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As sensory receptors are normally located in the dermis, the current density distribution in the RS was assumed to determine sensation. The FE **model** predicted that the peak current density (hot spot) in the RS was located in the top corner of the RS layer, adjacent to the SC and the sweat pore (see figure 2). The non-uniformity of current distribution was quantified using a current hogging coefficient (CHC), which was defined as the ratio between the peak current density and the mean current density in the RS. The effects of four variables (hydrogel resistivity, hydrogel thickness, sweat duct resistivity, and SC thickness) on CHC were predicted by the FE **model**, as shown in figures 3, 4 and 5. Four different hydrogels were modelled, corresponding to commercially available samples (see tables 2 and 3), and their effects on CHC were plotted (figure 6).

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The results from analyses of a shear wall with an opening of window shape show that the effect of constraint by the bearing between sheathing panels and slips in frame [r]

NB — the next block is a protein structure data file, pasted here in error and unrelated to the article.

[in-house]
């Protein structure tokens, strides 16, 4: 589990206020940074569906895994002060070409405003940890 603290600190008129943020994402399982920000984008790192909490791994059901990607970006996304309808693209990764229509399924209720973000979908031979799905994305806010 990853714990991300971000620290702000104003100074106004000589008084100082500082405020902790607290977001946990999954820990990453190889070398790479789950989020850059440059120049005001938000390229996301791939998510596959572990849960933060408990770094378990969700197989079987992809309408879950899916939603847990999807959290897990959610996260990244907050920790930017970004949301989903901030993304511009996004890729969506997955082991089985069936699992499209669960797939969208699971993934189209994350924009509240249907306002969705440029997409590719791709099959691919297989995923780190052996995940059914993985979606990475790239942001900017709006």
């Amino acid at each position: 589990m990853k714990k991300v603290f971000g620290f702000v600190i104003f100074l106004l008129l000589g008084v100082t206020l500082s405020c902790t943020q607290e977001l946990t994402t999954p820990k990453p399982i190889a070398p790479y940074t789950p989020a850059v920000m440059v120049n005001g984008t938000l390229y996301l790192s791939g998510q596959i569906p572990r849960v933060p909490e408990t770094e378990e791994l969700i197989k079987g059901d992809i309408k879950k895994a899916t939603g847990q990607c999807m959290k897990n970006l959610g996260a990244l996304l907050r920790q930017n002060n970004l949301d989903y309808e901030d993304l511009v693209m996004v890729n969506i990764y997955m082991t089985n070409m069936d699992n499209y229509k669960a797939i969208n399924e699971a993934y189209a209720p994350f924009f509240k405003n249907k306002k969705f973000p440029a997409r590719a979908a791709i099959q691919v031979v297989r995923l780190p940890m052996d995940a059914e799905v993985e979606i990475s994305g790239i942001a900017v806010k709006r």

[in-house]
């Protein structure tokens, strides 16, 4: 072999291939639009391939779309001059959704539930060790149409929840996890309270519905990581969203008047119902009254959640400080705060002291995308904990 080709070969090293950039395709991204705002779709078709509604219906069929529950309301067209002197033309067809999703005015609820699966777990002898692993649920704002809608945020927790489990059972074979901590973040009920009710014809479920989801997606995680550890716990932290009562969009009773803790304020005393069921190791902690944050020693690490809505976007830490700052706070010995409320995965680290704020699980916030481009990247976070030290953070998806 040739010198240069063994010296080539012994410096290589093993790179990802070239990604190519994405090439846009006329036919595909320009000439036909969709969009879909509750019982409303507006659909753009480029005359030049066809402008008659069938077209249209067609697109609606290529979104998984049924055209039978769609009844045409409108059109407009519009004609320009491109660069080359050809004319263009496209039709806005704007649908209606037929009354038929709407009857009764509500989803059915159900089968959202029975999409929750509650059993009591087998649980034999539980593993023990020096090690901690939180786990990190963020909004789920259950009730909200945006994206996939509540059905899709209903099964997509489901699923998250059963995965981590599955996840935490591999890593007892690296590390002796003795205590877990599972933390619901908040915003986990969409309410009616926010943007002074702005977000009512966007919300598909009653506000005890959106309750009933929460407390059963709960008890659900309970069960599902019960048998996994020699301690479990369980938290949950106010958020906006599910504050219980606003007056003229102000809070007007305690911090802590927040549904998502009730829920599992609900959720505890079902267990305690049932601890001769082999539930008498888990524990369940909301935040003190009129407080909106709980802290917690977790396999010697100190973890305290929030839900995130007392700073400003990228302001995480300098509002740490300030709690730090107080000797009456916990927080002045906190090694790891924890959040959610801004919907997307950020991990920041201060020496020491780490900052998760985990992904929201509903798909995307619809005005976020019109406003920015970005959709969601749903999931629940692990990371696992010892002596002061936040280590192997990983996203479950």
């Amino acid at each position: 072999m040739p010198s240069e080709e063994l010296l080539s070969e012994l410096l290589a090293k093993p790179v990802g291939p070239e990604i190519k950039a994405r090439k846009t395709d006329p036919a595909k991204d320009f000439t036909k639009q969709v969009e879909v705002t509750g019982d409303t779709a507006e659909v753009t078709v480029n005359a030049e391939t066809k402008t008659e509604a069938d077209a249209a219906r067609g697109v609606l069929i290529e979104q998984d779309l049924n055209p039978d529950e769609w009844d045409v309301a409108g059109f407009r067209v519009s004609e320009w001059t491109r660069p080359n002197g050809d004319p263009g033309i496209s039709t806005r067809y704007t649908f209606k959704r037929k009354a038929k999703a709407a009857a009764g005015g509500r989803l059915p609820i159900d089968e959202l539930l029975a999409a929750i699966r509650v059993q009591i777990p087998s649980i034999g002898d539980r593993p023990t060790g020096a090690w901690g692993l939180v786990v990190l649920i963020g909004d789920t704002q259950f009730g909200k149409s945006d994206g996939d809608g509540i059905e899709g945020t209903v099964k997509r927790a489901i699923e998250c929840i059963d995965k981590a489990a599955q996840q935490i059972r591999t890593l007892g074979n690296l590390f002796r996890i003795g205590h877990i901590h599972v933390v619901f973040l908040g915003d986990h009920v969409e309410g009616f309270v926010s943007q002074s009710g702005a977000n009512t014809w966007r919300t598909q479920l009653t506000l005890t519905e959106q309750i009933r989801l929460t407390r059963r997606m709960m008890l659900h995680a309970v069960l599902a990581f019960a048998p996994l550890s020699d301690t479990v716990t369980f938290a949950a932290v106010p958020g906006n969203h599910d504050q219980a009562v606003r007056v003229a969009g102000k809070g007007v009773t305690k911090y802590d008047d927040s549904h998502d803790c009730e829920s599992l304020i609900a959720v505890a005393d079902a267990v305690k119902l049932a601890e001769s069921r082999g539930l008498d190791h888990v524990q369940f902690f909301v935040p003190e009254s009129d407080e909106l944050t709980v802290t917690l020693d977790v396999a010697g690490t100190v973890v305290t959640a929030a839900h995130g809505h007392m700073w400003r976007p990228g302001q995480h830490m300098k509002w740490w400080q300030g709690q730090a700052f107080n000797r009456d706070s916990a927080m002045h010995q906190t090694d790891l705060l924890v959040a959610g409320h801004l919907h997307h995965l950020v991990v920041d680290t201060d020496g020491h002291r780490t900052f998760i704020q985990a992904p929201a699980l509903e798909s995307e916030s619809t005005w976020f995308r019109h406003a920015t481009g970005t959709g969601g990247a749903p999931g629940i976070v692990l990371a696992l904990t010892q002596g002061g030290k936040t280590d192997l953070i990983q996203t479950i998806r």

Matsumoto et al. [19] proposed a method for calculating the distribution of temperature and stress within a single metallic layer formed on the powder bed in the selective laser melting method. The solidified layer was assumed to be subjected to plane stress deformation and the 2D **finite** **element** methods for heat conduction and elastic deformation were combined. They found that the amount of the deflection of the solid layer increased as the track length increased. In order to prevent the distortion of the solid layer on the powder bed, it is desirable to shorten the scanning track. When the neighbouring track began to solidify, a large tensile stress between the solidified tracks appeared at the side end of the solid part, which may cause the cracking of the layer. They also suggested dividing large scan areas into smaller areas and then using short scanning tracks to scan these areas to reduce the possibility of cracking.